Malcolm Lavoie joined the University of Alberta Faculty of Law in 2015. His research deals with property law, Aboriginal law, and the intersection between private law and constitutional law. He holds a B.A. (Hons.) in Economics from the University of British Columbia; M.Sc. (Distinction) in Political Theory from the London School of Economics; B.C.L. and LL.B. from the McGill University Faculty of Law; and LL.M. and S.J.D. from Harvard Law School. He served as a law clerk for the Hon. Justice Frans Slatter of the Alberta Court of Appeal (2012-2013) and later for the Hon. Justice Rosalie Abella of the Supreme Court of Canada (2013-2014). During the course of his graduate studies at Harvard, he was a Frank Knox Memorial Fellow, Fulbright Scholar, Weatherhead Center Graduate Research Fellow, and Project on the Foundations of Private Law Fellow. He was a recipient of the 2017 Canadian Association of Law Teachers (CALT) Scholarly Paper Award, as well as the 2015 Harvard Project on the Foundations of Private Law Writing Prize. His research has appeared in numerous publications and has been cited by the Supreme Court of Canada.
Dr. Lavoie has acted as counsel to First Nations transitioning to self-government, as well as consulting on commercial litigation matters. He has also argued before the Supreme Court of Canada. He currently serves as a member of the Alberta Judicial Council. A former member of the national swim team, he has more recently adjudicated sport arbitration proceedings involving Swimming Canada.
An introduction to the institutions and processes of the Canadian legal system, and its underlying values and systems of thought. Also introduced are the history, structure and function of the modern system, and the role of law and the legal profession in society.Fall Term 2020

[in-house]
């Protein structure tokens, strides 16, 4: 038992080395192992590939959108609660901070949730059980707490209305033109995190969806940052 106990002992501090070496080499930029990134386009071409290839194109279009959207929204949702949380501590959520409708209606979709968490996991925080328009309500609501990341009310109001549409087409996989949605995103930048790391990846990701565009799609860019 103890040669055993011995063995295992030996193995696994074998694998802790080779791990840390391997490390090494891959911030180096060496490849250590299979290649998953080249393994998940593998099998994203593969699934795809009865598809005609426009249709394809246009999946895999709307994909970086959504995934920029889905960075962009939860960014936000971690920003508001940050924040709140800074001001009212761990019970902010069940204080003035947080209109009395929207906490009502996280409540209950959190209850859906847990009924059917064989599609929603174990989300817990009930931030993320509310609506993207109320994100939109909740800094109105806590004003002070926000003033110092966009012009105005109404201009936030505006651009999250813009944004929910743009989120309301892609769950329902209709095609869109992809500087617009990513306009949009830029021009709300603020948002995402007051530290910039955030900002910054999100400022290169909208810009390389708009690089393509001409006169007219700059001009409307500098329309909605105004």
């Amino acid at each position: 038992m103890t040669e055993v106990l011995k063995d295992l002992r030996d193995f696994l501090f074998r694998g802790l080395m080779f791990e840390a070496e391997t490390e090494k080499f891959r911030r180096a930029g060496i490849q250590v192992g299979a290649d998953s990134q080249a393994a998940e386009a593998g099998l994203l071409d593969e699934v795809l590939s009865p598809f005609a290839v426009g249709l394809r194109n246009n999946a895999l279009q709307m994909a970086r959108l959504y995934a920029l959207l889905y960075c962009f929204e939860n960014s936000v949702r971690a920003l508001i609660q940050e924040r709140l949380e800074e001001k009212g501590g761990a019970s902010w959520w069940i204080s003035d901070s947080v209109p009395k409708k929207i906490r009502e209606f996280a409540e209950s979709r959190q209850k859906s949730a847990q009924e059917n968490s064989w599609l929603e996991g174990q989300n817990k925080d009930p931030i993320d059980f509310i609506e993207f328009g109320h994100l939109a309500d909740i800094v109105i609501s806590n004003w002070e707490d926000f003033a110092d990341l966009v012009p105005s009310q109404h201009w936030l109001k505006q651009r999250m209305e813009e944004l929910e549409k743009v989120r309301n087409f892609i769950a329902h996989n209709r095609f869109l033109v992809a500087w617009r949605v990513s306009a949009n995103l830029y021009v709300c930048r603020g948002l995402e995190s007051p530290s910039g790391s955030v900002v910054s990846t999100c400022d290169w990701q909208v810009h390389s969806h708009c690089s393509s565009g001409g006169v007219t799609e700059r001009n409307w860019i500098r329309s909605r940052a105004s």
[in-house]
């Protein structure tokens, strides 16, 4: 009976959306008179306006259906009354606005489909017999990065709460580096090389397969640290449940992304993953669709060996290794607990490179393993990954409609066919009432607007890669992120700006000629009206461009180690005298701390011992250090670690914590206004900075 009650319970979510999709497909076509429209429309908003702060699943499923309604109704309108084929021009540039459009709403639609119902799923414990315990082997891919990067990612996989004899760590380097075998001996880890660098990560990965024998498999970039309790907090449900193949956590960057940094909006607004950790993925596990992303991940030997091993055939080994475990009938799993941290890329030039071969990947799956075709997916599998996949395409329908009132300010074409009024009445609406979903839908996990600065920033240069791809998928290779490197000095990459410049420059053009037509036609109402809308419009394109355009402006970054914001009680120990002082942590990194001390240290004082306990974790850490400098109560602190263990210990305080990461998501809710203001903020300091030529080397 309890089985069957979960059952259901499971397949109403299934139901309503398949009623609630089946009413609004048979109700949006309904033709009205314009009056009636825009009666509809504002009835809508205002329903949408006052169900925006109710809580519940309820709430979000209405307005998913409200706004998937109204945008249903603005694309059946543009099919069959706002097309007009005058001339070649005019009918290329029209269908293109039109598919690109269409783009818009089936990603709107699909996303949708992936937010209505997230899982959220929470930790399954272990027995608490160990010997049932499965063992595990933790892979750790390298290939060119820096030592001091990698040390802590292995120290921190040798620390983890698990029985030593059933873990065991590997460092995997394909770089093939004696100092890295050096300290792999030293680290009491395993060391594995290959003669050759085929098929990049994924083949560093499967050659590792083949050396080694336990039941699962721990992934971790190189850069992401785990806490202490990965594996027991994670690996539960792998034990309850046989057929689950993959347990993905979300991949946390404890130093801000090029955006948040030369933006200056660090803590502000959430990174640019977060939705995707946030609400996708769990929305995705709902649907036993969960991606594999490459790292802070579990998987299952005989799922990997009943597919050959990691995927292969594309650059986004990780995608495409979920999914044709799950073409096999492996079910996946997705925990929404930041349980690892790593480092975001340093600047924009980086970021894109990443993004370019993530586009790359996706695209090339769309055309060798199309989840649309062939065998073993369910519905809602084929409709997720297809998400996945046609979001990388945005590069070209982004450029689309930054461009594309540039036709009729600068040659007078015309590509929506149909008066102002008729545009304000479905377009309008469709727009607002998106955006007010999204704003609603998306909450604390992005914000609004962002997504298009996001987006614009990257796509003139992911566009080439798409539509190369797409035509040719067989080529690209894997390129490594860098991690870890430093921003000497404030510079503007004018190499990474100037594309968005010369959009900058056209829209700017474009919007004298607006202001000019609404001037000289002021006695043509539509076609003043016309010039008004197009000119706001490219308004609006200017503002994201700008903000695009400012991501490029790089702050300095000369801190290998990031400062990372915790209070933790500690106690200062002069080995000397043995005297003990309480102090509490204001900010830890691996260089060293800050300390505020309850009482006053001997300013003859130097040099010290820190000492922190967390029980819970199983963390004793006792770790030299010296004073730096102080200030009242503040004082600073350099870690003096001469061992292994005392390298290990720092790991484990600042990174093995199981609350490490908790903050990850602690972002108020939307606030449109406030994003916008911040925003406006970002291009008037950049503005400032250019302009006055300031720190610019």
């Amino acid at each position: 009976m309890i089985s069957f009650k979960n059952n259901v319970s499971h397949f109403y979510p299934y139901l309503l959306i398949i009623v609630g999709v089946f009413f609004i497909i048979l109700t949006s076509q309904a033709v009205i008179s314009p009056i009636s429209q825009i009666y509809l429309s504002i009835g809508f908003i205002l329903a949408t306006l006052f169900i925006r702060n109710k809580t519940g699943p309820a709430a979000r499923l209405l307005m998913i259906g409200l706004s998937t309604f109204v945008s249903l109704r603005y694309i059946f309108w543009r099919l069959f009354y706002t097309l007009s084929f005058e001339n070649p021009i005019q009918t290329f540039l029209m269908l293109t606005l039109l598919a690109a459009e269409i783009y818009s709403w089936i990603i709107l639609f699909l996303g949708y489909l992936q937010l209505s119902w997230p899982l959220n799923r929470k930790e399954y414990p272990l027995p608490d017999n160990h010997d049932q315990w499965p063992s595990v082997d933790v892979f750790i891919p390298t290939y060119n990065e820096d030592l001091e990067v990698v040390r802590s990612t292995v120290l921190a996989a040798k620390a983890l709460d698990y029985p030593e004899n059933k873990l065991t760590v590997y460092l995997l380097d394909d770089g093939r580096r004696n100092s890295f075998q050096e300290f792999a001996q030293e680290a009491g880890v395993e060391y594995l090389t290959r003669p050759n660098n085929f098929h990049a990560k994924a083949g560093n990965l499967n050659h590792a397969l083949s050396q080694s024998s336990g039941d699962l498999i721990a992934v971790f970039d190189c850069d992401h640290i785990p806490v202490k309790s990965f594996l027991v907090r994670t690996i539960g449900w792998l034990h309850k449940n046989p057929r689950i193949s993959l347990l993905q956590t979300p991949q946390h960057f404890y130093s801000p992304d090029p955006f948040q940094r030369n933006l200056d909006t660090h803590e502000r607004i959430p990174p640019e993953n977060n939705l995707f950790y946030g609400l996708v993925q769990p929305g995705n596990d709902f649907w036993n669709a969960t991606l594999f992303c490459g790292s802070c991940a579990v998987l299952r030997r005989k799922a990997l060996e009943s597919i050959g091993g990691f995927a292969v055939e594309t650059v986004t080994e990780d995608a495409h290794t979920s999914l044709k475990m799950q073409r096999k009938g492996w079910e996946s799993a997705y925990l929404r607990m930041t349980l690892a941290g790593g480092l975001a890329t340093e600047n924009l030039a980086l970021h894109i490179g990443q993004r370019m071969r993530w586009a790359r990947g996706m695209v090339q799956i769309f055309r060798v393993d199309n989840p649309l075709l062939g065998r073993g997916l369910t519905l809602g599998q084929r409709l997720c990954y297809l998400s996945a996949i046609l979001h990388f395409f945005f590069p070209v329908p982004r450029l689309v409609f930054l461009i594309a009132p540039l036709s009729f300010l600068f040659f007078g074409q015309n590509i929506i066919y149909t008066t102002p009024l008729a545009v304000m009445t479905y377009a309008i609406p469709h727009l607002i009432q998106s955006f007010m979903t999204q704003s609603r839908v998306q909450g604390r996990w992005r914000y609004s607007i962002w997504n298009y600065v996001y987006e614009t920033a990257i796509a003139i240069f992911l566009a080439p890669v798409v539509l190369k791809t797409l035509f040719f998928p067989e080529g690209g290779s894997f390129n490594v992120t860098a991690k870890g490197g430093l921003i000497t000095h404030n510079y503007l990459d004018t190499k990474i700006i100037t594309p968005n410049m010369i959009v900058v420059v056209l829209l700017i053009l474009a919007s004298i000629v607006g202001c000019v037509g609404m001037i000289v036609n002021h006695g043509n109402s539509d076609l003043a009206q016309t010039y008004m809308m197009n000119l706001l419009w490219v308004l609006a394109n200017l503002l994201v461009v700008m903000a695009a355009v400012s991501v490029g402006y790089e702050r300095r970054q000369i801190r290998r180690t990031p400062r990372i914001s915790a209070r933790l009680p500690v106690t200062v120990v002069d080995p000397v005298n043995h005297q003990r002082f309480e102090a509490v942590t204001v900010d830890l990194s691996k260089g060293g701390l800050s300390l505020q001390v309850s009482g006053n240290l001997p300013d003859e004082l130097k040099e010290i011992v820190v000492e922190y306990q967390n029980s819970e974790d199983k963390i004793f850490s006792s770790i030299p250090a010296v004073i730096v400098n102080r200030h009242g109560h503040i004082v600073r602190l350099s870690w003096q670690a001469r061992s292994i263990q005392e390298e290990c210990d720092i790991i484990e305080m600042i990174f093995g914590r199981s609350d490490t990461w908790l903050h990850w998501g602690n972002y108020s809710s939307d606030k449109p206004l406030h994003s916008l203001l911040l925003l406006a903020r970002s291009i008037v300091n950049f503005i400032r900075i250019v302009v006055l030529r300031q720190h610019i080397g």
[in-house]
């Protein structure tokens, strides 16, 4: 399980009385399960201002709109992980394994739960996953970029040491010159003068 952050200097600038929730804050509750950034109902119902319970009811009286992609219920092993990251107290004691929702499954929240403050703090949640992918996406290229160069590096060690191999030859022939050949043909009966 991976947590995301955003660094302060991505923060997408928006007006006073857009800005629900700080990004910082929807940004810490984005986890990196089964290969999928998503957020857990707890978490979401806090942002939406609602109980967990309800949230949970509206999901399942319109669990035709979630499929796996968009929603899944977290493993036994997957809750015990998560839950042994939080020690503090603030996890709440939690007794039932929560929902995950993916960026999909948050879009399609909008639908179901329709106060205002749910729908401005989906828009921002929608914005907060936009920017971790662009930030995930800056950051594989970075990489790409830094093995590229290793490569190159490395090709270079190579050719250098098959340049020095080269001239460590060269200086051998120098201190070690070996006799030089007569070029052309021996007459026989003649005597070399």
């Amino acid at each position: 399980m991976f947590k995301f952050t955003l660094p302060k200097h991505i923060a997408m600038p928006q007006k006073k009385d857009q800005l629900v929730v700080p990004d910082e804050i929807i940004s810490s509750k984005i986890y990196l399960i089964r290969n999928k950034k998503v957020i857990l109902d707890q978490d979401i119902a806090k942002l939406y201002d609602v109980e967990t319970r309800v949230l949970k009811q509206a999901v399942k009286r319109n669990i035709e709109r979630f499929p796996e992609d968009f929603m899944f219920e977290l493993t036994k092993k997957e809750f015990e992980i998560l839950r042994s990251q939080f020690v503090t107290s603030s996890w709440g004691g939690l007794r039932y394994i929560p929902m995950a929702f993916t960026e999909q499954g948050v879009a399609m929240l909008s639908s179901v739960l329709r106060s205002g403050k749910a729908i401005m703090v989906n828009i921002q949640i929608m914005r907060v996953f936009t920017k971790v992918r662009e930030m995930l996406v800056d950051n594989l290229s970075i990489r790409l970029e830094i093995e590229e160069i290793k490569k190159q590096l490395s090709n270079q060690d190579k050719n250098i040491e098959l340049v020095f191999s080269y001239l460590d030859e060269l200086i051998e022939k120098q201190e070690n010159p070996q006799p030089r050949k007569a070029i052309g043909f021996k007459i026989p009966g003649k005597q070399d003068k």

An examination of law from a theoretical rather than a doctrinal perspective. Every year, the course will consist of a number of seminar offerings whose focus will be on a broader theoretical examination of law, legal processes, and institutions. Each of these courses will allow a critical examination of law from a variety of perspectives such as; legal theory, literature, politics, economics, social and cultural development, and religion.Winter Term 2021
This course focuses on remedies in a commercial setting, regardless of which 'compartment' of law with which they are typically associated. The course will explore issues related to traditional contract remedies, contract-tort overlap, and equitable remedies. It will also consider some of the problems associated with personal injury claims including quantification issues and the role of insurance.Winter Term 2021